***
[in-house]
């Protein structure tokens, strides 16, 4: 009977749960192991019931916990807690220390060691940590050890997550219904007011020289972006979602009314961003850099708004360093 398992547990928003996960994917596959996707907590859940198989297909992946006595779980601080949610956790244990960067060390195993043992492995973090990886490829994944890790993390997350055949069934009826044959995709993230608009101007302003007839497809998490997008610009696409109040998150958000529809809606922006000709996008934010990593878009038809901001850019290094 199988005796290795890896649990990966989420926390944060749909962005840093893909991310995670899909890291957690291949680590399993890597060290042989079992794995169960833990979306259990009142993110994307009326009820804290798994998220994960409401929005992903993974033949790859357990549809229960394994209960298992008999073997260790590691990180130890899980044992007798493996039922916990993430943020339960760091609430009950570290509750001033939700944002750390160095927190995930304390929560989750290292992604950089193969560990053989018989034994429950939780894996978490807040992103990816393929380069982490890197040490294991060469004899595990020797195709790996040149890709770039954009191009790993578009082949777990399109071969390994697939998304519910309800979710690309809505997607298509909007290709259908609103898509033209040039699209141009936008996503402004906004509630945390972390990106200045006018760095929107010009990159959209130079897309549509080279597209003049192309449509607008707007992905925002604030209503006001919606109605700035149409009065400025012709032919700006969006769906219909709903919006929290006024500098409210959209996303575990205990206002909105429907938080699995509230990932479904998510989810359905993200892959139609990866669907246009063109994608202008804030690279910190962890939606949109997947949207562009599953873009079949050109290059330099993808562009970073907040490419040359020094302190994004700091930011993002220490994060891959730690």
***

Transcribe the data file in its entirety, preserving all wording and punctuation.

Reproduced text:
[in-house]
């Protein structure tokens, strides 16, 4: 009977749960192991019931916990807690220390060691940590050890997550219904007011020289972006979602009314961003850099708004360093 398992547990928003996960994917596959996707907590859940198989297909992946006595779980601080949610956790244990960067060390195993043992492995973090990886490829994944890790993390997350055949069934009826044959995709993230608009101007302003007839497809998490997008610009696409109040998150958000529809809606922006000709996008934010990593878009038809901001850019290094 199988005796290795890896649990990966989420926390944060749909962005840093893909991310995670899909890291957690291949680590399993890597060290042989079992794995169960833990979306259990009142993110994307009326009820804290798994998220994960409401929005992903993974033949790859357990549809229960394994209960298992008999073997260790590691990180130890899980044992007798493996039922916990993430943020339960760091609430009950570290509750001033939700944002750390160095927190995930304390929560989750290292992604950089193969560990053989018989034994429950939780894996978490807040992103990816393929380069982490890197040490294991060469004899595990020797195709790996040149890709770039954009191009790993578009082949777990399109071969390994697939998304519910309800979710690309809505997607298509909007290709259908609103898509033209040039699209141009936008996503402004906004509630945390972390990106200045006018760095929107010009990159959209130079897309549509080279597209003049192309449509607008707007992905925002604030209503006001919606109605700035149409009065400025012709032919700006969006769906219909709903919006929290006024500098409210959209996303575990205990206002909105429907938080699995509230990932479904998510989810359905993200892959139609990866669907246009063109994608202008804030690279910190962890939606949109997947949207562009599953873009079949050109290059330099993808562009970073907040490419040359020094302190994004700091930011993002220490994060891959730690």